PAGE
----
A recent study took a group of people and measured their telomere length. They weren’t surprised to find that those with shorter telomeres were likely to have a family history of cardiovascular issues.

But when they looked a little deeper, they found that separate from any other measurement, those with the highest HDL, the good very protective cholesterol, had the longest telomeres.

Telomeres are the extreme ends of your chromosomes and shorten progressively during every cell cycle and therefore can be considered an indicator of your biological age. In the most serious heart issues, telomere length is severely reduced.

In fact, in the area of cardiovascular health alone, it’s important to report that there are more than 20 studies showing the association between shorter telomere length and various types of cardiovascular health issues.

Researchers publishing in the journal Arteriosclerosis, Thrombosis, and Vascular Biology have found that telomere shortening accurately predicts the risk of developing serious heart issues and the likelihood of a shorter lifespan.

By slowing down the loss of your telomeres, you not only support your heart’s power, but you may stay younger longer.

Telomere shortening is now considered a driving force by which genetic and environmental factors jointly affect your biological aging, and possibly the risk for developing age-associated health issues.

Longevity Gene & HDL

THURSDAY, Nov. 6, 2014 — Even among people who live well into their 90s, those with a particular gene variant may survive the longest, a new study finds.

The variant is in a gene known as CETP, and researchers have known for more than a decade that people who carry it have a better shot at an exceptionally long life — past 95 or even 100.

CETP is involved in cholesterol metabolism, and the longevity-linked variant raises blood levels of HDL cholesterol (the “good” kind) and promotes larger-than-normal HDL particles, researchers say.

The new findings show that even when you look at people who’ve already lived beyond age 95, those with the “favorable” CETP variant survive longer, said Dr. Sofiya Milman, an assistant professor at the Albert Einstein College of Medicine in New York City.

Milman was scheduled to present the findings Thursday at the annual meeting of the Gerontological Society of America in Washington, D.C. Data and conclusions presented at meetings are usually considered preliminary until published in a peer-reviewed medical journal.

The results build on work that began at Einstein in the late 1990s. Researchers there have been studying centenarians in and around New York City, all of Ashkenazi Jewish descent. They’ve found that people in this long-lived group often carry the CETP variant, and have very high HDL levels.

“They don’t only live longer, they live healthier, too,” Milman said.

Research has linked the CETP variant to lower-than-average rates of heart disease and stroke, as well as sharper mental function in old age, Milman noted. But she said the gene could have other, yet unknown roles in aging, too.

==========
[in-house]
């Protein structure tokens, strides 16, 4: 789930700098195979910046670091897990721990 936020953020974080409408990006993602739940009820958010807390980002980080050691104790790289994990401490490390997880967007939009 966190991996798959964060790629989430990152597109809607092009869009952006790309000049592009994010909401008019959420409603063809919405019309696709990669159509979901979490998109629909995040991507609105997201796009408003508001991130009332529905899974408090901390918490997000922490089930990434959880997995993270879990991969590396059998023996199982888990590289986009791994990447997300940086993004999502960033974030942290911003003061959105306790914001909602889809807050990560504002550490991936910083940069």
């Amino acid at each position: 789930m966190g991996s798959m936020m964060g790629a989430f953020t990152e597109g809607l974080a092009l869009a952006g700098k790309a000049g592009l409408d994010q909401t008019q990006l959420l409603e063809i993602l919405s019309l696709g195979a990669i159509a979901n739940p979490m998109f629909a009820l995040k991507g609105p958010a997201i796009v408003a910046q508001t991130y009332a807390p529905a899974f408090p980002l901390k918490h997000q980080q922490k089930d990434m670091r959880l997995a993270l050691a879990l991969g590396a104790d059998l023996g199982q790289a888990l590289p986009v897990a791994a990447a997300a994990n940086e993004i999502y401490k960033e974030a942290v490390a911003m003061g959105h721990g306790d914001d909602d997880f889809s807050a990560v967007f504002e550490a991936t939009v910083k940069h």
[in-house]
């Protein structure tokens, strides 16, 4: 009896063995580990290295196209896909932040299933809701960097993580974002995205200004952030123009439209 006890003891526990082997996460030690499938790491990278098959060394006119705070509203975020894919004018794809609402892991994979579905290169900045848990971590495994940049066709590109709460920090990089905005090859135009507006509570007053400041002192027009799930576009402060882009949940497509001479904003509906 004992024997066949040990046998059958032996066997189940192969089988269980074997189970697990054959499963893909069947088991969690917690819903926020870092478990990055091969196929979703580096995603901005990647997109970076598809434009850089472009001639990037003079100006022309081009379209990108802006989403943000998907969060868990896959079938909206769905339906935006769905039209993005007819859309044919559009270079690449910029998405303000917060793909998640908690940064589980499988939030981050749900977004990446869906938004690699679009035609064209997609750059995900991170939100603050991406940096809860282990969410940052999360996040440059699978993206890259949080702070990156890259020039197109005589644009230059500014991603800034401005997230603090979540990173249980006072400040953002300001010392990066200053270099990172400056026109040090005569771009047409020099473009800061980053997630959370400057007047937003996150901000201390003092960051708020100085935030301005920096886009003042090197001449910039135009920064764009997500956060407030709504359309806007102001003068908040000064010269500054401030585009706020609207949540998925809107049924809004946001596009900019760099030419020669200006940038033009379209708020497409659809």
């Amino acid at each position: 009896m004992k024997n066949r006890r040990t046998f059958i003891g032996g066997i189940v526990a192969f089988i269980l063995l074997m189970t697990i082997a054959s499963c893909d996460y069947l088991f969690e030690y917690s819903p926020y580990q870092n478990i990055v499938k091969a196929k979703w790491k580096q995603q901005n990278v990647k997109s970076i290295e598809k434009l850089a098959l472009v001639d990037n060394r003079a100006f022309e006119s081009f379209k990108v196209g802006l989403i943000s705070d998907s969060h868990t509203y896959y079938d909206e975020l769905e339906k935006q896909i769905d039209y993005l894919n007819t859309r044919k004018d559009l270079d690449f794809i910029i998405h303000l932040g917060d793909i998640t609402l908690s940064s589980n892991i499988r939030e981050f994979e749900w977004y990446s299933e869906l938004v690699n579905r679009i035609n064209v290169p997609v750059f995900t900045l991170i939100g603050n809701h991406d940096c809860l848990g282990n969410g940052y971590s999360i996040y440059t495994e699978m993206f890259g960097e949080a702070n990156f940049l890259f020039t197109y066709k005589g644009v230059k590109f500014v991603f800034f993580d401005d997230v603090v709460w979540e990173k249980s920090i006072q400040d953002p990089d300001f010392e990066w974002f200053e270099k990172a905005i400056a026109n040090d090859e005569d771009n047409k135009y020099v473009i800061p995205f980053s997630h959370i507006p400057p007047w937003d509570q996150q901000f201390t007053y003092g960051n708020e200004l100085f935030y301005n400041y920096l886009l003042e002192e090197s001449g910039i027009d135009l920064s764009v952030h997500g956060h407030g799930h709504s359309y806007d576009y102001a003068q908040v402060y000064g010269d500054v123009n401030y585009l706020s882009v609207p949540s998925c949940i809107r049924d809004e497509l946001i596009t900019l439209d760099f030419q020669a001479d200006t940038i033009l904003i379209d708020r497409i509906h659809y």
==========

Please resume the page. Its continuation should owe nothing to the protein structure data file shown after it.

These latest results are based on more than 400 people from the Einstein project. They were typically 97 years old when they entered the study, and were followed anywhere from one to 11 years, Milman said.

Overall, the researchers found, centenarians with the favorable CETP variant tended to survive longer — as did those with relatively higher HDL levels.

But high HDL is “just one of the pieces of the longevity puzzle,” said Dr. Luigi Fontana, who co-directs the longevity research program at Washington University in St. Louis.

Researchers are studying a range of factors that can promote a healthier, longer life — including various genes, diet and exercise. Lifestyle choices “have major effects in promoting health and longevity,” Fontana said.

In his own research, Fontana is investigating how diet choices, including calorie-cutting, might slow the aging process. Animal research has shown that calorie restriction can extend lifespan — but no one knows if that’s true of humans.

Milman agreed that CETP and HDL are far from the only factors in healthy aging and a long life. But understanding at least some of the genes behind longevity, and how they function, is important, she said.

“Down the road, it might be possible to develop therapies that mimic these genes’ effects,” Milman said.

Drug companies have already begun working on CETP inhibitors, with the hope of mimicking the process by which the gene raises HDL.


CETP inhibitors inhibit cholesterylester transfer protein (CETP), which normally transfers cholesterol from HDL cholesterol to very low density or low density lipoproteins (VLDL or LDL). Inhibition of this process results in higher HDL levels (the “good” cholesterol-containing particle) and reduces LDL levels (the “bad” cholesterol).

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